What have the achievements of Women’s and Gender History, as a field of study, been in Italy? To what extent has it succeeded in making women’s history an integral part of academic enquiry rather than an optional specialist area? What impact has the study of manhood and masculinities had on our understanding of women’s lives? What is the relationship between gender studies and new critical histories of colonialism and empire, contact zones, cross-cultural encounters and racialisation? How is new work on cultural geography and spatial categories impacting our historical understandings of bodily differences?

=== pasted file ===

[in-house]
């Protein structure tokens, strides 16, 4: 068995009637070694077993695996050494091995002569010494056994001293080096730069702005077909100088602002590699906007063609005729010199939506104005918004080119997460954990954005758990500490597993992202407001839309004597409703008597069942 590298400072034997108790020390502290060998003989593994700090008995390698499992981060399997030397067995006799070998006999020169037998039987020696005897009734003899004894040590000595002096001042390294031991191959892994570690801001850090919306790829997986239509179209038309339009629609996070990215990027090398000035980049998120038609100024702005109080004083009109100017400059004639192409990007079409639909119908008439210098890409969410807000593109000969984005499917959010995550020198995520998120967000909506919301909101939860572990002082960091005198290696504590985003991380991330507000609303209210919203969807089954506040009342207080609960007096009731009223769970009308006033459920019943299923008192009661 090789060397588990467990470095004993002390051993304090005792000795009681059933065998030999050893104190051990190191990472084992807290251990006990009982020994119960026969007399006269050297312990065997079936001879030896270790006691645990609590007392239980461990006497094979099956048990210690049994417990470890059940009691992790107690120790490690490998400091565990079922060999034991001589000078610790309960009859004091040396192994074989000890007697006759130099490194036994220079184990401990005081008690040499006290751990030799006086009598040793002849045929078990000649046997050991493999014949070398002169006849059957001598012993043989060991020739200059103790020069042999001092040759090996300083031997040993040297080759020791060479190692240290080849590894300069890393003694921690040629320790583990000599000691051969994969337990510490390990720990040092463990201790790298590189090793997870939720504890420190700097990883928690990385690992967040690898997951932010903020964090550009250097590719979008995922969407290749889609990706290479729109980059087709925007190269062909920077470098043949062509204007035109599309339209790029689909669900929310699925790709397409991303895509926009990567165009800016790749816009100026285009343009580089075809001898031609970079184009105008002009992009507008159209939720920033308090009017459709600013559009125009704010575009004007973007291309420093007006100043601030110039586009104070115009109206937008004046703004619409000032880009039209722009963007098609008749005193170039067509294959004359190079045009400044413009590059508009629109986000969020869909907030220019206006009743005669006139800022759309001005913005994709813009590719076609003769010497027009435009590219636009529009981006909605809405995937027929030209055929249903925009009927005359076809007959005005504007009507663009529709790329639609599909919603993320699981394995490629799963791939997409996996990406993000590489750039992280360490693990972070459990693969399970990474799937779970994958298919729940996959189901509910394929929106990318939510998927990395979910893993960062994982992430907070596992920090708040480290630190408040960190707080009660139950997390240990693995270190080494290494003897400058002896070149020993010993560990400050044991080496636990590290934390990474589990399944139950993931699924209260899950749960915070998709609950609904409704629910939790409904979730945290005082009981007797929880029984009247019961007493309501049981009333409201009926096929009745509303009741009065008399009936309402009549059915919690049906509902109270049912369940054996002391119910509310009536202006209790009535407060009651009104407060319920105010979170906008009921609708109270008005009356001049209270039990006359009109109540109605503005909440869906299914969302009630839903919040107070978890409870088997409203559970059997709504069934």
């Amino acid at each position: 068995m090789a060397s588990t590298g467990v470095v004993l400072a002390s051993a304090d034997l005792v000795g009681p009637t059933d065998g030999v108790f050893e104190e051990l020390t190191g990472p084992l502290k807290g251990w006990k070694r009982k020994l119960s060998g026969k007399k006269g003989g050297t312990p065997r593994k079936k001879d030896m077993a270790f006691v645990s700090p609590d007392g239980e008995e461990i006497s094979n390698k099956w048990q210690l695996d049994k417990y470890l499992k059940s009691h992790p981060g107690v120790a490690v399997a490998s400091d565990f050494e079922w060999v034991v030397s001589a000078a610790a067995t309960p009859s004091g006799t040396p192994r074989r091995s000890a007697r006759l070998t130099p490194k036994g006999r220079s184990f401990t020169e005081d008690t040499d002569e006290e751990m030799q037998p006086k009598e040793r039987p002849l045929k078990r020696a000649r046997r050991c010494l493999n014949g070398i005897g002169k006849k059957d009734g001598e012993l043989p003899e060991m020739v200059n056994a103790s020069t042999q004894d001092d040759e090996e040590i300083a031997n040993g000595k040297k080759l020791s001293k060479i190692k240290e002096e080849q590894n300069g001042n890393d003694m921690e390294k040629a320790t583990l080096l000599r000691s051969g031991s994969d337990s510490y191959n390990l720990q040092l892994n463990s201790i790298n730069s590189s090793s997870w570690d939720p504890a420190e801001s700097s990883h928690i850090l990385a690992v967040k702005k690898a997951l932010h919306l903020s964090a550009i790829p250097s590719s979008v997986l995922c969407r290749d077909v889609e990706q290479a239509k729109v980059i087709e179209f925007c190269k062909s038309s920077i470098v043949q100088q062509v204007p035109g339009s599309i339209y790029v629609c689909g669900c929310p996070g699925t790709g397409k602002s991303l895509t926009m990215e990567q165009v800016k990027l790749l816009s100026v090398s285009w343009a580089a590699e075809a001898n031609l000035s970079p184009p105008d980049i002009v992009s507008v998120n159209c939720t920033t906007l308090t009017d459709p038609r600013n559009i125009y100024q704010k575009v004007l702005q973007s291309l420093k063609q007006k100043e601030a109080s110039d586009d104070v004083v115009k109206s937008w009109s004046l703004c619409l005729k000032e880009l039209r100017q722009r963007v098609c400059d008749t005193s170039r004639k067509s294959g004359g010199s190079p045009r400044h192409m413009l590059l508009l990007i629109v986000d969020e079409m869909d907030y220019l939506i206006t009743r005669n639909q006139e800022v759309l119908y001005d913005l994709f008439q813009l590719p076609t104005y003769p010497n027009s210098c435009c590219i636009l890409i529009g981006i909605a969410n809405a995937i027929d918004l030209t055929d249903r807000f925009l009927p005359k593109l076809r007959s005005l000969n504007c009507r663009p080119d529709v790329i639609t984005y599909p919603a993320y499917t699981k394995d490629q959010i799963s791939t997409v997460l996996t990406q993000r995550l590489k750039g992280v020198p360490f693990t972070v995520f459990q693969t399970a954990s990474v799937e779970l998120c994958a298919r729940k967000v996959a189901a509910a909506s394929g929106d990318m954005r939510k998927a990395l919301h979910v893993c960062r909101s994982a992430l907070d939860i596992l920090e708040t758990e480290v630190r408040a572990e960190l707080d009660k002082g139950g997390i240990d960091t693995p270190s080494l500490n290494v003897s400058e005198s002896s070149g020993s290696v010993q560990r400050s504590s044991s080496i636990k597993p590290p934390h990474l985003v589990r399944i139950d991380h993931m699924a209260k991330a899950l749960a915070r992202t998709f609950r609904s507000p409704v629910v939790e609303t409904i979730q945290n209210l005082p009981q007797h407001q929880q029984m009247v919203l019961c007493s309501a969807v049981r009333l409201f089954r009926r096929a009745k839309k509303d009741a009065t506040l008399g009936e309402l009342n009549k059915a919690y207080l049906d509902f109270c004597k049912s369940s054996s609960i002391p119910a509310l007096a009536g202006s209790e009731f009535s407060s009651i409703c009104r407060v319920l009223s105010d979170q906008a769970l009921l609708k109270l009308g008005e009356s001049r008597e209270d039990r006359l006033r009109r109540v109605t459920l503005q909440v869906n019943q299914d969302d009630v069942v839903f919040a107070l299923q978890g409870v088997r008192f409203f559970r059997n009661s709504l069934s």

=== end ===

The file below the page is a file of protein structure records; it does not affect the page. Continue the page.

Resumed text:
The articles collected here are inspired by these questions, previously posed by Karen Offen and Chen Yan to an international group of historians. They discuss several critical themes, including: the challenges the field has experienced in the Italian institutional context and which it continues to face today; how we can move the conversation beyond Italy and Europe to other international arenas; and how to expand the research on topics like the history of masculinities, gay and lesbian studies, colonial studies, and global history.